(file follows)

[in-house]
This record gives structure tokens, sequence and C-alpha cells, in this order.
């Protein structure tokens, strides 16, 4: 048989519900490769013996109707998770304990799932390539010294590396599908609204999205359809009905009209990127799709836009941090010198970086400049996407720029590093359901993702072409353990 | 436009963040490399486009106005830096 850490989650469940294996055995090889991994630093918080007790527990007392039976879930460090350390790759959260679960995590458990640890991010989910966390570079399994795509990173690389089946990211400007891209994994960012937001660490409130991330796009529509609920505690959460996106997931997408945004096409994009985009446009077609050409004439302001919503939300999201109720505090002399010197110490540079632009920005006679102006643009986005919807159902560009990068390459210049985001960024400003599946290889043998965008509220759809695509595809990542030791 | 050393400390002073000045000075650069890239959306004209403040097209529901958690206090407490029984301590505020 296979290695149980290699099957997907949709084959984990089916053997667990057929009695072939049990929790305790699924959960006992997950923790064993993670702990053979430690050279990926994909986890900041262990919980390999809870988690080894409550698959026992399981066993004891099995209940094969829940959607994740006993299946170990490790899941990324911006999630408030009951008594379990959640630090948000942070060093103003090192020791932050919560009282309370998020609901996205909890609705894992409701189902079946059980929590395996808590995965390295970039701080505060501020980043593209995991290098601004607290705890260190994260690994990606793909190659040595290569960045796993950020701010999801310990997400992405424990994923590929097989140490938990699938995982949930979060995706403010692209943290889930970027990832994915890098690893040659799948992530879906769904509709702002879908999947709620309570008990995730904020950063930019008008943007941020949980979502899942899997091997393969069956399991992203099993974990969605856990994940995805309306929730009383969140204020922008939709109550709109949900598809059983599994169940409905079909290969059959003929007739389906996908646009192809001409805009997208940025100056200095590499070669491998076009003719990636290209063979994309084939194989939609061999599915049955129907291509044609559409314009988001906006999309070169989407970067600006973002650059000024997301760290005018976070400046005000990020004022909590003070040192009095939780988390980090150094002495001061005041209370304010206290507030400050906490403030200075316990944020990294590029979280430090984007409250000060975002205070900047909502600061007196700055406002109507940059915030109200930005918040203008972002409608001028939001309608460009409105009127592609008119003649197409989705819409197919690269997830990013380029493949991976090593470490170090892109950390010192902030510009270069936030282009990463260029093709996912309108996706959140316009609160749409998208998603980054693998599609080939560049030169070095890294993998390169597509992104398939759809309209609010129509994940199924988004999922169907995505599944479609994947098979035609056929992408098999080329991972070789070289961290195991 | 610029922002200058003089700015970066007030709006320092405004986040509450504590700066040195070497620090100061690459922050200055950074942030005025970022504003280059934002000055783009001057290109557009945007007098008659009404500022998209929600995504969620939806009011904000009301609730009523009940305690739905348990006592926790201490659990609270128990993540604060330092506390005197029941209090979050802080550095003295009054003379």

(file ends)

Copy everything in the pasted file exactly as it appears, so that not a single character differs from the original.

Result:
[in-house]
This record gives structure tokens, sequence and C-alpha cells, in this order.
């Protein structure tokens, strides 16, 4: 048989519900490769013996109707998770304990799932390539010294590396599908609204999205359809009905009209990127799709836009941090010198970086400049996407720029590093359901993702072409353990 | 436009963040490399486009106005830096 850490989650469940294996055995090889991994630093918080007790527990007392039976879930460090350390790759959260679960995590458990640890991010989910966390570079399994795509990173690389089946990211400007891209994994960012937001660490409130991330796009529509609920505690959460996106997931997408945004096409994009985009446009077609050409004439302001919503939300999201109720505090002399010197110490540079632009920005006679102006643009986005919807159902560009990068390459210049985001960024400003599946290889043998965008509220759809695509595809990542030791 | 050393400390002073000045000075650069890239959306004209403040097209529901958690206090407490029984301590505020 296979290695149980290699099957997907949709084959984990089916053997667990057929009695072939049990929790305790699924959960006992997950923790064993993670702990053979430690050279990926994909986890900041262990919980390999809870988690080894409550698959026992399981066993004891099995209940094969829940959607994740006993299946170990490790899941990324911006999630408030009951008594379990959640630090948000942070060093103003090192020791932050919560009282309370998020609901996205909890609705894992409701189902079946059980929590395996808590995965390295970039701080505060501020980043593209995991290098601004607290705890260190994260690994990606793909190659040595290569960045796993950020701010999801310990997400992405424990994923590929097989140490938990699938995982949930979060995706403010692209943290889930970027990832994915890098690893040659799948992530879906769904509709702002879908999947709620309570008990995730904020950063930019008008943007941020949980979502899942899997091997393969069956399991992203099993974990969605856990994940995805309306929730009383969140204020922008939709109550709109949900598809059983599994169940409905079909290969059959003929007739389906996908646009192809001409805009997208940025100056200095590499070669491998076009003719990636290209063979994309084939194989939609061999599915049955129907291509044609559409314009988001906006999309070169989407970067600006973002650059000024997301760290005018976070400046005000990020004022909590003070040192009095939780988390980090150094002495001061005041209370304010206290507030400050906490403030200075316990944020990294590029979280430090984007409250000060975002205070900047909502600061007196700055406002109507940059915030109200930005918040203008972002409608001028939001309608460009409105009127592609008119003649197409989705819409197919690269997830990013380029493949991976090593470490170090892109950390010192902030510009270069936030282009990463260029093709996912309108996706959140316009609160749409998208998603980054693998599609080939560049030169070095890294993998390169597509992104398939759809309209609010129509994940199924988004999922169907995505599944479609994947098979035609056929992408098999080329991972070789070289961290195991 | 610029922002200058003089700015970066007030709006320092405004986040509450504590700066040195070497620090100061690459922050200055950074942030005025970022504003280059934002000055783009001057290109557009945007007098008659009404500022998209929600995504969620939806009011904000009301609730009523009940305690739905348990006592926790201490659990609270128990993540604060330092506390005197029941209090979050802080550095003295009054003379």